Registration of Aadhaar entailed people giving their biometrics to UIDAI. (Illustration: Shyam)
While it is true that many have complained about Aadhaar being unsafe or open to hacking attempts, given that the database is accessible to private agencies, there are ways one can protect the biometric information without relying on the government for help.
Quite readily available on the Aadhaar website, there is a facility by which one can lock the biometric details to prevent unauthorised access. Once locked, not only will the service be unavailable to anybody, no organisation will be able to unlock it. And only when you unlock it would anyone be able to access any biometric details.
The ultimate key
Registration of Aadhaar entailed people giving their biometrics to UIDAI. While the government has found many uses for these—it is being used for PDS, eKYC, registrations and most recently payments—many complained about the data being unsafe as private agencies handled many services. But there is a fix for this.
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You can easily lock or unlock your details for use by registering on the UIDAI website. But first you have to register your mobile number with UIDAI, and link it with Aadhaar. While many had provided biometrics for Aadhaar, there still exist a few who did not register their mobile numbers with the authority. Once the mobile number is linked with Aadhaar—this can only be done from UIDAI enrollment centre—one needs to access the UIDAI website (uidai.gov.in) and login using Aadhaar number.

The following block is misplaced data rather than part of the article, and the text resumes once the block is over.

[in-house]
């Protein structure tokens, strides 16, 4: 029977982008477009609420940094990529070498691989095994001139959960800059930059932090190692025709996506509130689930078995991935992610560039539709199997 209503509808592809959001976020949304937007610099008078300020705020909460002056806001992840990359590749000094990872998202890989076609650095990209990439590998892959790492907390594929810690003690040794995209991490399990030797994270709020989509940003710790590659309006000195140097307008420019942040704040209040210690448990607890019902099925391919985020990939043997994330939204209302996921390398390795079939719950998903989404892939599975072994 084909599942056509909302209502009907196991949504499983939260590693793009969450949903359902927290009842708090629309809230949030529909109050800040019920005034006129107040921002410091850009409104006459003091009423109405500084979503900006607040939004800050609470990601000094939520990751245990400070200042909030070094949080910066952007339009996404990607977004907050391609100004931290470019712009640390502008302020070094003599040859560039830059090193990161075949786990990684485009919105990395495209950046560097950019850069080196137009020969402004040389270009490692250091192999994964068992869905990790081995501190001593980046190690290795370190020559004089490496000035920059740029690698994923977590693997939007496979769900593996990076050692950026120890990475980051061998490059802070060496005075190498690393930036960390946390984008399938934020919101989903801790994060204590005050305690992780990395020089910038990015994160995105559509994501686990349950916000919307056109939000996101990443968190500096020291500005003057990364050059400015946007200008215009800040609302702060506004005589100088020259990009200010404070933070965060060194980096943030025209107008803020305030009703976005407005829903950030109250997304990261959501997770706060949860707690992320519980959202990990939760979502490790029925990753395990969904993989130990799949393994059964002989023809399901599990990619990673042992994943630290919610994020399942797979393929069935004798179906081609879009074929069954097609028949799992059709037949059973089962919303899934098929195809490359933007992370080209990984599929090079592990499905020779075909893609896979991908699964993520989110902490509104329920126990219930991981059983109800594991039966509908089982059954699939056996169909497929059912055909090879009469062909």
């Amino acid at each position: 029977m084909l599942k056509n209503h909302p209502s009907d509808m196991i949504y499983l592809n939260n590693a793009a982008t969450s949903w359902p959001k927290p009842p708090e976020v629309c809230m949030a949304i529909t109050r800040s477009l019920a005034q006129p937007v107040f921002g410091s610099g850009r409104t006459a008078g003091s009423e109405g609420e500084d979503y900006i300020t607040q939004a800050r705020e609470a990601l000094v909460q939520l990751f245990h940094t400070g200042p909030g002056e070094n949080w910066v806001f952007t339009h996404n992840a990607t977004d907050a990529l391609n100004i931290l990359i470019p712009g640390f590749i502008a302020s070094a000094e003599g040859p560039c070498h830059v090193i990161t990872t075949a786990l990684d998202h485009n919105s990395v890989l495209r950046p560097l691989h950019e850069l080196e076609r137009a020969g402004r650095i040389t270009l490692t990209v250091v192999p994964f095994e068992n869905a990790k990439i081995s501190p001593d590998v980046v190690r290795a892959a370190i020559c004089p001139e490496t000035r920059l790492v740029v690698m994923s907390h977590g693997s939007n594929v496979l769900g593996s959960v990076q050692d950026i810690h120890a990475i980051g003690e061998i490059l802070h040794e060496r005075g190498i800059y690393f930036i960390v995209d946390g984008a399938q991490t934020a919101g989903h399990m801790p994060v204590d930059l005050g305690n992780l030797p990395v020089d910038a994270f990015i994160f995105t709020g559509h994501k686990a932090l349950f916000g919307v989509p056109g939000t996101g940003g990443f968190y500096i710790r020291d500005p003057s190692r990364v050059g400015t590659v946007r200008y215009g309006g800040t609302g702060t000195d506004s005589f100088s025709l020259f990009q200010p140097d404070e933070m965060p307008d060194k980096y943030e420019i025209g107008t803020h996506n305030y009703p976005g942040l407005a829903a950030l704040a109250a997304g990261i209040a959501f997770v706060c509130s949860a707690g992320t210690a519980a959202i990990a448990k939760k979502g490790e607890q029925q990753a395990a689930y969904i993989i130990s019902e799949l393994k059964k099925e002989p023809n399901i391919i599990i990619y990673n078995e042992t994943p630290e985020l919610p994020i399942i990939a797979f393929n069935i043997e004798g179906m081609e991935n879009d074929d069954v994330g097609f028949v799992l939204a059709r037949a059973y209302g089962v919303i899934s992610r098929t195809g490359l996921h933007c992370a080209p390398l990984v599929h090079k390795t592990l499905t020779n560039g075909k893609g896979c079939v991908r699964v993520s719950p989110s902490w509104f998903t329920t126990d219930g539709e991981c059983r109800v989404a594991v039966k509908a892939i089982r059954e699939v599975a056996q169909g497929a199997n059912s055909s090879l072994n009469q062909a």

The agency will send a one-time password to your mobile, as is customary with most payments, which will allow access to your Aadhaar details. Upon accessing those details you can use the tab for locking and unlocking Aadhaar information.
A click on the checkbox (Enable Aadhaar Lock) will allow locking of Aadhaar information. Thereafter, not only will this unlock the service (this is a temporary solution and lasts for 20 minutes), there is a disable lock feature on Aadhaar also.
Locked for good
The locking feature doesn’t allow any of the service centres to use your biometric details, thus locking you out of the entire UIDAI network. You will be unable to use any of the services and even your biometric details will not be accepted at any of the service centres, unless you unlock it.
Once in the unlock mode, you can access it for 20 minutes after which the service would be locked again keeping everybody out of the system. Basically, the feature narrows the window of opportunity for hackers to just 20 minutes. So, if you have some concerns about people accessing your details, they would not be able to do so beyond the 20-minute window in this case.
Although Aadhaar locking provides an option to secure your data, there are some drawbacks to the service pertaining to efficiency of the system. The OTP feature, at times, is not as fast as you would want it to be, for you to enable or disable the service using the uidai.gov.in website. Also, such a utility would make more sense if there was a mobile app connected to the system, with a shorter window of unlocking the details.
Earlier some banks were allowing this feature for use of debit cards, where the app would allow you to enable purchases for a short time. If UIDAI can achieve something similar it would make life much simpler, as one would receive the OTP and unlock the Aadhaar for 5-10 minutes before it is locked again.
But the biggest drawback stems from the government’s disinclination to promote this feature. Like many of its offerings, the government has not marketed this feature enough, allowing people to criticise Aadhaar on account of safety. A major step towards securing Aadhaar can come from a public information system geared towards explaining people the merits and process of using this feature.